After having seen the basic types in Java and how to declare variables of each type, we are now going to show what basic operations can be performed with and on variables of the basic types. Below is a table summarizing Java operators organized by the type of operation the operator is used for. There are 8 types of operator that is follow :-

1 )- Arithmetic Operators

2)- Logic Operators

3)- Bitwise Operators

4)- Assignment Operators

5)- The Conditional Operators

6)- Increment and decrement operators

7)- Special operator

8)- Relational operator

Description of these operators :-

Arithmetic Operators

The arithmetic operators -, +, * and / can be used to perform respectively subtraction, addition, multiplication and division with integers and reals. Example :-

1

2int result = 3 * 56;

double answer = 3.14 + 2.72;

Logic Operators

The logic operators &&, ||, ! and ^ can be used to perform respectively logical and, or, not and exclusive-or on boolean operands. Example:

1

2System.out.println(true || false); /* outputs true */ System.out.println(! true); /* outputs false */

Bitwise Operators

The bitwise operators &, |, ^, ~, and >>> can be used to perform bitwise and, or, exclusive-or, negation, left shift and right shift on integer operands. Note that there are two types of right shift: >> and >>>. The difference being that >> copies the sign bit into the high-order positions and >>> copies zeros into the high-order positions. Example:

1

2System.out.println(12 & 5); /* outputs 4 because 1100 & 0101 = 0100 = 4 */ System.out.println(3 >= all require a location (a variable) on the left side and an expression of the same type (or one that could be promoted to the same type) on the right side. The basic assignment operator = evaluates the expression on the right and stores the resulting value in the location on the left. Example:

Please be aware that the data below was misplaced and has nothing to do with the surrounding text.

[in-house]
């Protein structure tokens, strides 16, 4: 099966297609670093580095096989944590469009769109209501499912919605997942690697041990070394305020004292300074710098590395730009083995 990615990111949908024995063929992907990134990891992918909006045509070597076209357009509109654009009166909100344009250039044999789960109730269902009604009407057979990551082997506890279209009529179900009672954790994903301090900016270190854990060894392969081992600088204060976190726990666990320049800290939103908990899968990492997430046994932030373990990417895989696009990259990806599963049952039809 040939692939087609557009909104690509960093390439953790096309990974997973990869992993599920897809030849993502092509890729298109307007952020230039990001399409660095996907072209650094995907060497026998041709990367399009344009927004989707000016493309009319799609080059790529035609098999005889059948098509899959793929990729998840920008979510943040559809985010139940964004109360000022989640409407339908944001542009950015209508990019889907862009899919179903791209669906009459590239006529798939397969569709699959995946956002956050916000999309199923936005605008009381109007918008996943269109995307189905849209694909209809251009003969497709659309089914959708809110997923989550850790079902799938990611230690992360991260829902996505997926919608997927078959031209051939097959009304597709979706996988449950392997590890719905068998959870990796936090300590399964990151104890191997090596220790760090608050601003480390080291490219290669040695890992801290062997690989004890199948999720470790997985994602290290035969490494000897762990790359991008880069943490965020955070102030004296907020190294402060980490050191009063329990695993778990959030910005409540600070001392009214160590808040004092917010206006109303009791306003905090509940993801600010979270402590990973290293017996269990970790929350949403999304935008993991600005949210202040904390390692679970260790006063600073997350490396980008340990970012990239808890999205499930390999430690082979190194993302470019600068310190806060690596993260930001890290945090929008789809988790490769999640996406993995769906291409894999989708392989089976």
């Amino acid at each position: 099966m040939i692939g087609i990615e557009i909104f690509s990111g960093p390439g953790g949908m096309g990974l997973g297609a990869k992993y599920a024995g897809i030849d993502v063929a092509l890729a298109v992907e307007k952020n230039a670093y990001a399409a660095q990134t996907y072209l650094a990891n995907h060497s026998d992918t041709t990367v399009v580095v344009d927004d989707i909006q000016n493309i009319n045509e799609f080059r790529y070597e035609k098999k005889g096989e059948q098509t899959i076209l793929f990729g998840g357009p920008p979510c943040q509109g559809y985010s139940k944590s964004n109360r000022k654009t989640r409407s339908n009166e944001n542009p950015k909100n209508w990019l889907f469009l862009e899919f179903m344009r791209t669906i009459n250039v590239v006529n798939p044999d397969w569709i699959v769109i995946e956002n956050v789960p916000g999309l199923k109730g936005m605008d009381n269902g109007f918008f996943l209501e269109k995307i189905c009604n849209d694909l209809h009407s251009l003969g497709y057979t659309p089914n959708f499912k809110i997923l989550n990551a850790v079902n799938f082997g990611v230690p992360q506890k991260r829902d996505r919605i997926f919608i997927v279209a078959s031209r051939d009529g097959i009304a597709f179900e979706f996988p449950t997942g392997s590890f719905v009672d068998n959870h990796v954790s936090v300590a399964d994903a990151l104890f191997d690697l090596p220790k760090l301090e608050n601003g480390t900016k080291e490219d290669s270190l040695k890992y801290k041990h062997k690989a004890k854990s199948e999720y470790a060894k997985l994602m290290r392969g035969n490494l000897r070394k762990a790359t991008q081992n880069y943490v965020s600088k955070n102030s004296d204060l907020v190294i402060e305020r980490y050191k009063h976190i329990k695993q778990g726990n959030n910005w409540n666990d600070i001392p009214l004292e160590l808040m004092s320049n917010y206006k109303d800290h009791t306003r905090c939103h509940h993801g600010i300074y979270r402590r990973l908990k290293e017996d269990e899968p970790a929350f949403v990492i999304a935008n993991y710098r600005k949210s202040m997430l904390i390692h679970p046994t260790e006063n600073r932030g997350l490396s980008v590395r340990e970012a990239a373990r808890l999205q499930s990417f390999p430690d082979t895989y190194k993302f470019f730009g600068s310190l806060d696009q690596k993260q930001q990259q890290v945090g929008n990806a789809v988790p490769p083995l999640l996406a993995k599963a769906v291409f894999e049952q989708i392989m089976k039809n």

1

2int foo;

foo = 5 + 3; /* evaluate 5 + 3, store the result in foo */

The Conditional Operators

The && and || operators perform Conditional-AND and Conditional-OR operations on two boolean expressions. These operators exhibit "short-circuiting" behavior, which means that the second operand is evaluated only if needed. && Conditional-AND

|| Conditional-OR

The following program, ConditionalDemo1, tests these operators: class ConditionalDemo1 {

public static void main(String[] args){

int value1 = 1;

int value2 = 2;

if((value1 == 1) && (value2 == 2))

System.out.println("value1 is 1 AND value2 is 2"); if((value1 == 1) || (value2 == 1))

System.out.println("value1 is 1 OR value2 is 1"); }

}

Another conditional operator is ?:, which can be thought of as shorthand for an if-then-else statement (discussed in the Control Flow Statements section of this lesson). This operator is also known as the ternary operator because it uses three operands. In the following example, this operator should be read as: "If someCondition is true, assign the value of value1 to result. Otherwise, assign the value of value2 to result." The following program, ConditionalDemo2, tests the ?: operator: class ConditionalDemo2 {

public static void main(String[] args){

int value1 = 1;

int value2 = 2;

int result;

boolean someCondition = true;

result = someCondition ? value1 : value2;

System.out.println(result);

}

}

Because someCondition is true, this program prints "1" to the screen. Use the ?: operator instead of an if-then-else statement if it makes your code more readable; for example, when the expressions are compact and without side-effects (such as assignments). Increment and decrement operators

Increment and decrement operators are unary operators that add or subtract one from their operand, respectively. They are commonly implemented in imperative...